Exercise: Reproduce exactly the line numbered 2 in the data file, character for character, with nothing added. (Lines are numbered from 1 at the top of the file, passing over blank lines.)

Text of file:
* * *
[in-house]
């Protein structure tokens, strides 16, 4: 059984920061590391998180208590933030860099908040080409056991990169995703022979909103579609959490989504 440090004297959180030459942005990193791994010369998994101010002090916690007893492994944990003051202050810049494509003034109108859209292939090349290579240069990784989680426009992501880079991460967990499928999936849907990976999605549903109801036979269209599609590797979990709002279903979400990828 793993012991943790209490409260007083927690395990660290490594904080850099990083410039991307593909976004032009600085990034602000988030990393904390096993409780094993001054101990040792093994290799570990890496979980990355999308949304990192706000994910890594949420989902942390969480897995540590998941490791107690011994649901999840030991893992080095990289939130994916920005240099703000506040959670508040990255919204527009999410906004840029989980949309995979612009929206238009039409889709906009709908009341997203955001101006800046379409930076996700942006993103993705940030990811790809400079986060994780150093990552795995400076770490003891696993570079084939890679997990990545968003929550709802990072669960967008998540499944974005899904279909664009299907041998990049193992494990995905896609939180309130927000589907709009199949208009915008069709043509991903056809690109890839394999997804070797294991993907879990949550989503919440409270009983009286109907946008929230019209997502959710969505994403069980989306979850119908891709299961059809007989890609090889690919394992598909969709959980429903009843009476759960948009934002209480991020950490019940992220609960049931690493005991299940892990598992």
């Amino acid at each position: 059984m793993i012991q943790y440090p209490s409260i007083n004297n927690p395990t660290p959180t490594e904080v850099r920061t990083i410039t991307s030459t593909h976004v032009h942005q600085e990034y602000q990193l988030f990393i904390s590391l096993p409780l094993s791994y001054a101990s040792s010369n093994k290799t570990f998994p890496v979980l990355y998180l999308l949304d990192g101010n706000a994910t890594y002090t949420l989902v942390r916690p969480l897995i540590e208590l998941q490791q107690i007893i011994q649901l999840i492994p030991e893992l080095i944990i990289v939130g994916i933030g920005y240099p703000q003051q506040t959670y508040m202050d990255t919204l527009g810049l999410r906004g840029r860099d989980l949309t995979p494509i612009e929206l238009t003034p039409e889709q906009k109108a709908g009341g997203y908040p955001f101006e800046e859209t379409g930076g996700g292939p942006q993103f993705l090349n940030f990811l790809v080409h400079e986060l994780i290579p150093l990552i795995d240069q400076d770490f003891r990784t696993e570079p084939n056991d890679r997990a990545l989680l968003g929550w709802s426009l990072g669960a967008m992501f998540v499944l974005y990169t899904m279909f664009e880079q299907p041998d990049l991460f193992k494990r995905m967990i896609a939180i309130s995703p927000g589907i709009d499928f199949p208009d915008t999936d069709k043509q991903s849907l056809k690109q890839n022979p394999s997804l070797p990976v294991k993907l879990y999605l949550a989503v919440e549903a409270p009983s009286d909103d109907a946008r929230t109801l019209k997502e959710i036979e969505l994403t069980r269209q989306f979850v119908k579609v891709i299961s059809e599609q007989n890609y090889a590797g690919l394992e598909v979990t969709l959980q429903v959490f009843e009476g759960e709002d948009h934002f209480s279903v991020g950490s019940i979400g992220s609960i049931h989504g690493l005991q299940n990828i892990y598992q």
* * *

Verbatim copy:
């Protein structure tokens, strides 16, 4: 059984920061590391998180208590933030860099908040080409056991990169995703022979909103579609959490989504 440090004297959180030459942005990193791994010369998994101010002090916690007893492994944990003051202050810049494509003034109108859209292939090349290579240069990784989680426009992501880079991460967990499928999936849907990976999605549903109801036979269209599609590797979990709002279903979400990828 793993012991943790209490409260007083927690395990660290490594904080850099990083410039991307593909976004032009600085990034602000988030990393904390096993409780094993001054101990040792093994290799570990890496979980990355999308949304990192706000994910890594949420989902942390969480897995540590998941490791107690011994649901999840030991893992080095990289939130994916920005240099703000506040959670508040990255919204527009999410906004840029989980949309995979612009929206238009039409889709906009709908009341997203955001101006800046379409930076996700942006993103993705940030990811790809400079986060994780150093990552795995400076770490003891696993570079084939890679997990990545968003929550709802990072669960967008998540499944974005899904279909664009299907041998990049193992494990995905896609939180309130927000589907709009199949208009915008069709043509991903056809690109890839394999997804070797294991993907879990949550989503919440409270009983009286109907946008929230019209997502959710969505994403069980989306979850119908891709299961059809007989890609090889690919394992598909969709959980429903009843009476759960948009934002209480991020950490019940992220609960049931690493005991299940892990598992």